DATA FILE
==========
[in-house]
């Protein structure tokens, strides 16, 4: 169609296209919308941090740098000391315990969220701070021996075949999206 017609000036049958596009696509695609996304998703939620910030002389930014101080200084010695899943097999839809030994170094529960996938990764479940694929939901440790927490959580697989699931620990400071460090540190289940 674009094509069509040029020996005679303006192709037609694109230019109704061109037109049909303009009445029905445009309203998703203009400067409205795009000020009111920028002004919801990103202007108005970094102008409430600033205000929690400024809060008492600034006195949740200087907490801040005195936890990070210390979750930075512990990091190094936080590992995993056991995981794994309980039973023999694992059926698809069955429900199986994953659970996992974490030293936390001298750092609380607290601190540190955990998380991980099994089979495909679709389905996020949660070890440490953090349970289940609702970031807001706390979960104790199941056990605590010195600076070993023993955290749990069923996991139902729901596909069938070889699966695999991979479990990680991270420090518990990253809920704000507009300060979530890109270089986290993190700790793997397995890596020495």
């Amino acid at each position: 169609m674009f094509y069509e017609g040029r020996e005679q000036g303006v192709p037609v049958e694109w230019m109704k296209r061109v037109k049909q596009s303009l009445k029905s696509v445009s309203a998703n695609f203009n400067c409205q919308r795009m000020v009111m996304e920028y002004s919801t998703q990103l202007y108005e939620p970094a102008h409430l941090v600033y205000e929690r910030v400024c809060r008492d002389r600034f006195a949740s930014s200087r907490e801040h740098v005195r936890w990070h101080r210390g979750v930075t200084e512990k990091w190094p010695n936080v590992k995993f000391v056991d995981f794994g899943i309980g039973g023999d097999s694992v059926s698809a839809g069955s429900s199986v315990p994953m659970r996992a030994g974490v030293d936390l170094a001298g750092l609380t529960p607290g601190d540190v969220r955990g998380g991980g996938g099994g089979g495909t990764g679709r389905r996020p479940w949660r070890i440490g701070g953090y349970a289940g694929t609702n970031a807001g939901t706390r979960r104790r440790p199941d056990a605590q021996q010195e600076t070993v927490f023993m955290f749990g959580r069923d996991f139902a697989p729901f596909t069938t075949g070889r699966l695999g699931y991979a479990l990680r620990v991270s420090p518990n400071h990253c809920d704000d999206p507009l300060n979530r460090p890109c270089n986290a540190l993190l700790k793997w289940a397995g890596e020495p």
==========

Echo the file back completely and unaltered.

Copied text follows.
[in-house]
């Protein structure tokens, strides 16, 4: 169609296209919308941090740098000391315990969220701070021996075949999206 017609000036049958596009696509695609996304998703939620910030002389930014101080200084010695899943097999839809030994170094529960996938990764479940694929939901440790927490959580697989699931620990400071460090540190289940 674009094509069509040029020996005679303006192709037609694109230019109704061109037109049909303009009445029905445009309203998703203009400067409205795009000020009111920028002004919801990103202007108005970094102008409430600033205000929690400024809060008492600034006195949740200087907490801040005195936890990070210390979750930075512990990091190094936080590992995993056991995981794994309980039973023999694992059926698809069955429900199986994953659970996992974490030293936390001298750092609380607290601190540190955990998380991980099994089979495909679709389905996020949660070890440490953090349970289940609702970031807001706390979960104790199941056990605590010195600076070993023993955290749990069923996991139902729901596909069938070889699966695999991979479990990680991270420090518990990253809920704000507009300060979530890109270089986290993190700790793997397995890596020495």
């Amino acid at each position: 169609m674009f094509y069509e017609g040029r020996e005679q000036g303006v192709p037609v049958e694109w230019m109704k296209r061109v037109k049909q596009s303009l009445k029905s696509v445009s309203a998703n695609f203009n400067c409205q919308r795009m000020v009111m996304e920028y002004s919801t998703q990103l202007y108005e939620p970094a102008h409430l941090v600033y205000e929690r910030v400024c809060r008492d002389r600034f006195a949740s930014s200087r907490e801040h740098v005195r936890w990070h101080r210390g979750v930075t200084e512990k990091w190094p010695n936080v590992k995993f000391v056991d995981f794994g899943i309980g039973g023999d097999s694992v059926s698809a839809g069955s429900s199986v315990p994953m659970r996992a030994g974490v030293d936390l170094a001298g750092l609380t529960p607290g601190d540190v969220r955990g998380g991980g996938g099994g089979g495909t990764g679709r389905r996020p479940w949660r070890i440490g701070g953090y349970a289940g694929t609702n970031a807001g939901t706390r979960r104790r440790p199941d056990a605590q021996q010195e600076t070993v927490f023993m955290f749990g959580r069923d996991f139902a697989p729901f596909t069938t075949g070889r699966l695999g699931y991979a479990l990680r620990v991270s420090p518990n400071h990253c809920d704000d999206p507009l300060n979530r460090p890109c270089n986290a540190l993190l700790k793997w289940a397995g890596e020495p």